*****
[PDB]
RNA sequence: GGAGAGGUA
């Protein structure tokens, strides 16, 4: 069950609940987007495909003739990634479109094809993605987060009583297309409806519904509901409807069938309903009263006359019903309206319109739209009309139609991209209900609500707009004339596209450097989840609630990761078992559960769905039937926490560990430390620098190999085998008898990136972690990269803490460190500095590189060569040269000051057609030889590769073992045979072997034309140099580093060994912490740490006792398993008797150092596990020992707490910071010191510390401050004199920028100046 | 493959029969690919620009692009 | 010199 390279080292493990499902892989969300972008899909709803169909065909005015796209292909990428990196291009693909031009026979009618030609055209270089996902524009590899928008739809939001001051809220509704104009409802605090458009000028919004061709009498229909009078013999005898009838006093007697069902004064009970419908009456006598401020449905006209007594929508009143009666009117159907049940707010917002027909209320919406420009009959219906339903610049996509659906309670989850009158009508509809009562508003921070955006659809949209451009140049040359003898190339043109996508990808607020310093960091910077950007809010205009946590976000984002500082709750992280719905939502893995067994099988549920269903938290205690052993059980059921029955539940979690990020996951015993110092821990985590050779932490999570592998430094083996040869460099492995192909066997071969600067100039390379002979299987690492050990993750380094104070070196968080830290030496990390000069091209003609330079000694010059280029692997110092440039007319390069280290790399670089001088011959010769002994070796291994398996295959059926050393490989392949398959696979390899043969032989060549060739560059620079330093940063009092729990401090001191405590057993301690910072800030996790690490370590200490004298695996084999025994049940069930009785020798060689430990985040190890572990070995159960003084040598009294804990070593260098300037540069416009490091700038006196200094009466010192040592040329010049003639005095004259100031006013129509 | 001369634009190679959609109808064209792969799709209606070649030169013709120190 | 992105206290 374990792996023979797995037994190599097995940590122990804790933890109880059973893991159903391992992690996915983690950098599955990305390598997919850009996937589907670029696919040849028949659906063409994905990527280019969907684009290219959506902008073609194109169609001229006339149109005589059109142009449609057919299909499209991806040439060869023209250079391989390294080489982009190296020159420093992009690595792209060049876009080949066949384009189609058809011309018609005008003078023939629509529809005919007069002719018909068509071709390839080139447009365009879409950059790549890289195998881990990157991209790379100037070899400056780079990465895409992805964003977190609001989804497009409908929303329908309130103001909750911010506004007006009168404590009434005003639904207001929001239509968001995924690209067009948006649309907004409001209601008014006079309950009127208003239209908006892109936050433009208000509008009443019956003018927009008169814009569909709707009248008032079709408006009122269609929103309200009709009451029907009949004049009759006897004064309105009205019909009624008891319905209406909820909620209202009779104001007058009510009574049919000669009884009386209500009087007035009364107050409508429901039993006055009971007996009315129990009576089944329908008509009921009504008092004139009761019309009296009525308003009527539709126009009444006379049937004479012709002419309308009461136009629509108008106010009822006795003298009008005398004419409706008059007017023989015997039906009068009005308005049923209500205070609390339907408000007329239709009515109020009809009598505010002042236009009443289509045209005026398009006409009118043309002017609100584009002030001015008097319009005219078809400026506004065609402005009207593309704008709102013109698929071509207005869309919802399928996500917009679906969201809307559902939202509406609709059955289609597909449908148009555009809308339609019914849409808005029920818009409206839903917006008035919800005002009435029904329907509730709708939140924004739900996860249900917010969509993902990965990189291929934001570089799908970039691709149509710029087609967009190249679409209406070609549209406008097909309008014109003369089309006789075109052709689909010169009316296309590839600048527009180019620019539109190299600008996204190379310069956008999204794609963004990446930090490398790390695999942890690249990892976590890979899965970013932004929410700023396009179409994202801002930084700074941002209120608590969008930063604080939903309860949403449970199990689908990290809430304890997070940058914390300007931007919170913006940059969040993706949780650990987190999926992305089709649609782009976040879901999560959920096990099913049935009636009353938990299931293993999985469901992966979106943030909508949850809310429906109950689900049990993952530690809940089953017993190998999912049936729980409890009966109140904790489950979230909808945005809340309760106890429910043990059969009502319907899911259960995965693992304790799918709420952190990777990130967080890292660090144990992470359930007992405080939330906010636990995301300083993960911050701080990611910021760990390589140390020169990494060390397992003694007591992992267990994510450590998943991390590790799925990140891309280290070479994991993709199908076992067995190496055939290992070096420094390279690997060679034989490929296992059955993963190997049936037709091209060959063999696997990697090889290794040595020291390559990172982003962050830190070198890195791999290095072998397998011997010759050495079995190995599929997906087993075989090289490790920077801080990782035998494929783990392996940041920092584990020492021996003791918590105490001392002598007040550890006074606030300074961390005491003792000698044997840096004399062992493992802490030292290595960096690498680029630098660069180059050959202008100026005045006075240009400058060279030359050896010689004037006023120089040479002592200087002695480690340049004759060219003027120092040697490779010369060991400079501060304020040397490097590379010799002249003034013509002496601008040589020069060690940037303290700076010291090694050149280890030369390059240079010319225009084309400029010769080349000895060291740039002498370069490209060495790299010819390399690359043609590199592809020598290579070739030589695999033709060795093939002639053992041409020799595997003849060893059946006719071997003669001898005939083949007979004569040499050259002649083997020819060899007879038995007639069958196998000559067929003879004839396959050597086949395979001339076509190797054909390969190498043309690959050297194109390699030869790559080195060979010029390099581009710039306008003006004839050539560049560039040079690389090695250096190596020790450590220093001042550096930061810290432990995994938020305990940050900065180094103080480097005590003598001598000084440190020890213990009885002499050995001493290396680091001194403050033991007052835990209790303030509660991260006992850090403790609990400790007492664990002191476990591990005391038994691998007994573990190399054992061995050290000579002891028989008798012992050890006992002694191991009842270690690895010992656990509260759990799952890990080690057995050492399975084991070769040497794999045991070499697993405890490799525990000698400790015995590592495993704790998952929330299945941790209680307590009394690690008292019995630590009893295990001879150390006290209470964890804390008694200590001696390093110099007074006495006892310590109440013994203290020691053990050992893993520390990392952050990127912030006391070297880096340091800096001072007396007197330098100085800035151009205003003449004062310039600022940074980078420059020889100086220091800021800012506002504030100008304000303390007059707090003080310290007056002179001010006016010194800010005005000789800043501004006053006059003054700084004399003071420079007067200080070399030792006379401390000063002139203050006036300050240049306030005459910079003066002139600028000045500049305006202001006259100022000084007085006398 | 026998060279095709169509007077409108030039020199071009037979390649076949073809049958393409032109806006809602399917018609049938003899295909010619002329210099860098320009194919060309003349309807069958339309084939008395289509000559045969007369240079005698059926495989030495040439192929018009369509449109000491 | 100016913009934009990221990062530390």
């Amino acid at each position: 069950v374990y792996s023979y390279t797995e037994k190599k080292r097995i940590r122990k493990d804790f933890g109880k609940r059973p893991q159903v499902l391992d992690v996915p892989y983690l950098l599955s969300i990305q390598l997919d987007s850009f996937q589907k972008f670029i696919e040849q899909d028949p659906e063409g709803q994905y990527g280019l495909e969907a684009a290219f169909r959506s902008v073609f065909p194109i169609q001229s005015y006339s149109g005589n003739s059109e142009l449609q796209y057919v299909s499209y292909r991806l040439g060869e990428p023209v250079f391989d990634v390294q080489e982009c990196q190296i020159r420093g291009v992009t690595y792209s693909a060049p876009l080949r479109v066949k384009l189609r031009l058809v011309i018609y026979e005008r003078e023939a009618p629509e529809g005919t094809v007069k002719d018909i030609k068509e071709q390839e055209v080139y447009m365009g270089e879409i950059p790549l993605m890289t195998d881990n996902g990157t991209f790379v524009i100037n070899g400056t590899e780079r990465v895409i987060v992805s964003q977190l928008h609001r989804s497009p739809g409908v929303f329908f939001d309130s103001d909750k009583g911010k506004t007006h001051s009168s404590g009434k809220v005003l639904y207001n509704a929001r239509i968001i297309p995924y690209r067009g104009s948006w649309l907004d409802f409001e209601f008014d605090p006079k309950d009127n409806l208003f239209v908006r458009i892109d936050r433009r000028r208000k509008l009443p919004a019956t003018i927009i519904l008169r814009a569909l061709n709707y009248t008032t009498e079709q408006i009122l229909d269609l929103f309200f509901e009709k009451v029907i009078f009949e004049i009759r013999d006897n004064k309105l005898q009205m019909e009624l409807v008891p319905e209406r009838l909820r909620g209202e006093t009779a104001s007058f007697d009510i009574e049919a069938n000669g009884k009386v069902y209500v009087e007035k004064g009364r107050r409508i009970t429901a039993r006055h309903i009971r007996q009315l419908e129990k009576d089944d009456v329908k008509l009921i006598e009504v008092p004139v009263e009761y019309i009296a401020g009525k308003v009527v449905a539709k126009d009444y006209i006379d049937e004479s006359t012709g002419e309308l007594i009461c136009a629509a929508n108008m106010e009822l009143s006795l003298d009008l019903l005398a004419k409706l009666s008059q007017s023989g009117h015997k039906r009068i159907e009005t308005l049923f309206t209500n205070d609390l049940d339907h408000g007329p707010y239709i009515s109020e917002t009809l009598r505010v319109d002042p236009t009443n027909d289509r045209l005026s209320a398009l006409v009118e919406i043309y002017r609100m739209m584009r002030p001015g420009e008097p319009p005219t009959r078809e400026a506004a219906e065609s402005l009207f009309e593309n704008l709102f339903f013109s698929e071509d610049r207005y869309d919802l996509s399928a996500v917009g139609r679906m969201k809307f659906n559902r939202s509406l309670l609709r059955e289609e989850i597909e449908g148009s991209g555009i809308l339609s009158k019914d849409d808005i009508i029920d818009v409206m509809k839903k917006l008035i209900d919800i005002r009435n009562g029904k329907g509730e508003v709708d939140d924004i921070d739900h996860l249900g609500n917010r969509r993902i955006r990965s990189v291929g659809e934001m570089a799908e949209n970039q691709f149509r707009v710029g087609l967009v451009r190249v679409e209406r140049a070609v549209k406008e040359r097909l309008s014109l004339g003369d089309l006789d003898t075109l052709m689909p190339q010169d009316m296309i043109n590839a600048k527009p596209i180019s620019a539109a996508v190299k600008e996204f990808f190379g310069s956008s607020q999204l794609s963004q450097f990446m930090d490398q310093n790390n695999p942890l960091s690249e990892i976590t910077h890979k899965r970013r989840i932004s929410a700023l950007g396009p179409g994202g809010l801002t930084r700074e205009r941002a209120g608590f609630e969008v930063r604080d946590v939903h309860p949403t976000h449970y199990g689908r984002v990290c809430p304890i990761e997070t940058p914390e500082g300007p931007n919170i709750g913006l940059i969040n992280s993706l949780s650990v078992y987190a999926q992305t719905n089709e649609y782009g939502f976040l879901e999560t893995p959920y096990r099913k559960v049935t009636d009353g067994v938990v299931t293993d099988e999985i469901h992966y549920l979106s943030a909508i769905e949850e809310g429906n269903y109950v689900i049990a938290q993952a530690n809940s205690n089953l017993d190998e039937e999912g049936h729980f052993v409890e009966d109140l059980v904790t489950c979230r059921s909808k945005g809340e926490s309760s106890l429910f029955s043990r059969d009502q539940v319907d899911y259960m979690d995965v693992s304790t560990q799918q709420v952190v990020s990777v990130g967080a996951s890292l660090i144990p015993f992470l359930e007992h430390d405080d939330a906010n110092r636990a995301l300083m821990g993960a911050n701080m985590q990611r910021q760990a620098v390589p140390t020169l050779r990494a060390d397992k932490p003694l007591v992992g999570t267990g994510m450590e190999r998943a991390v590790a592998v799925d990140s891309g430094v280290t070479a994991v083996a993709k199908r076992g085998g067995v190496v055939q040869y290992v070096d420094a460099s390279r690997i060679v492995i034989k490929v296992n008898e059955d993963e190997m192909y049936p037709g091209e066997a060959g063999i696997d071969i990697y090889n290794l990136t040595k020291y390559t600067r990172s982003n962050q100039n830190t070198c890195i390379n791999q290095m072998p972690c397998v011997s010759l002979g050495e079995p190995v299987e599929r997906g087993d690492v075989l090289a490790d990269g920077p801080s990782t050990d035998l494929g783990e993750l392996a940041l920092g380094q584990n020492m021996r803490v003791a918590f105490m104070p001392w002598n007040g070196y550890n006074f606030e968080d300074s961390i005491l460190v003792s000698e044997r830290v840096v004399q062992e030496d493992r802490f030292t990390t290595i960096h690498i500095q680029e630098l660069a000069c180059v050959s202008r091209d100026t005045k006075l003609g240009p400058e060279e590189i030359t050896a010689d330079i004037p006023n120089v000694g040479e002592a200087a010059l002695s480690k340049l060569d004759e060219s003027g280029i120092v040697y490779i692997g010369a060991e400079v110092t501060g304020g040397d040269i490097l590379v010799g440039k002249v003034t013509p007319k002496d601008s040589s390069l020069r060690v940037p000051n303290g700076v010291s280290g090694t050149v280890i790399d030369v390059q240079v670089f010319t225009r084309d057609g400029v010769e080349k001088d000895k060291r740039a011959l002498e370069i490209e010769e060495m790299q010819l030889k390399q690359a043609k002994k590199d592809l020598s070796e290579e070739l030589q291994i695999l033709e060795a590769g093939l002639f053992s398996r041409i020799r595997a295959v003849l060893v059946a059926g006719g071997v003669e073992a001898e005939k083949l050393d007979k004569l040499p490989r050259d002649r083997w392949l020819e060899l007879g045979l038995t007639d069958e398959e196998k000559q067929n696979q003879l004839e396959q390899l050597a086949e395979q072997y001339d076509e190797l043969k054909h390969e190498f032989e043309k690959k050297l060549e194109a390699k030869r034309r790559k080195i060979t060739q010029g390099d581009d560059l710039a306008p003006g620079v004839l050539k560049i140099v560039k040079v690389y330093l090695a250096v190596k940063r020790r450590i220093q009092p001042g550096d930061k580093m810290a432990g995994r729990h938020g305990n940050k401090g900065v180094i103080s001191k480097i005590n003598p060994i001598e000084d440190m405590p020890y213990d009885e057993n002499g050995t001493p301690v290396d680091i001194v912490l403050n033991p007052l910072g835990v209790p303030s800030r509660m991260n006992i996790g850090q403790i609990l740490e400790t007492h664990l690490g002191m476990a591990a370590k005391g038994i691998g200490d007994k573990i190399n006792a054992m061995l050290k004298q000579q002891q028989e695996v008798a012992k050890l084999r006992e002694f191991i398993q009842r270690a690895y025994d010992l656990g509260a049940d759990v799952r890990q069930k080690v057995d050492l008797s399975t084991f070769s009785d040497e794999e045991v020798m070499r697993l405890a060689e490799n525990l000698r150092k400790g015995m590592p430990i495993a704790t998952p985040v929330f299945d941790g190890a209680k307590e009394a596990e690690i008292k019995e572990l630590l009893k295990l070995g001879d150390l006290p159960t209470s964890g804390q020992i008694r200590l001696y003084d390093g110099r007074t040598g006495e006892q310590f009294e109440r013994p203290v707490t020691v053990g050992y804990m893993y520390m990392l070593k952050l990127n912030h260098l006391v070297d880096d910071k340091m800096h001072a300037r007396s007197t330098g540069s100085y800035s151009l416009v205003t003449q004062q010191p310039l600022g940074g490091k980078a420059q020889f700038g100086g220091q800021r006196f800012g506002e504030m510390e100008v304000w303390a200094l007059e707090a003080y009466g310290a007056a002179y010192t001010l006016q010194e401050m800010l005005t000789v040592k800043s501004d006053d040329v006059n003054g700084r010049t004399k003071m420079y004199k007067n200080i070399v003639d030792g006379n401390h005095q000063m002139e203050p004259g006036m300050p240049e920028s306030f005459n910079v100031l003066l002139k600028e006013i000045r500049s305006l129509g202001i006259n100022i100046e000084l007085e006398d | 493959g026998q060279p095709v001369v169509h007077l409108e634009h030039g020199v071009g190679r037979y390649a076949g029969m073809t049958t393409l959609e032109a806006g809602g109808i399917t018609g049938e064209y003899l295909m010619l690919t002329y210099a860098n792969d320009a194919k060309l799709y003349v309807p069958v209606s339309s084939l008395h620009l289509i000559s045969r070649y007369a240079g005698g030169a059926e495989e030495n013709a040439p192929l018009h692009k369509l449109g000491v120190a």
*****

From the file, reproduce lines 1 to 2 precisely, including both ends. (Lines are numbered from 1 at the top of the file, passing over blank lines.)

[PDB]
RNA sequence: GGAGAGGUA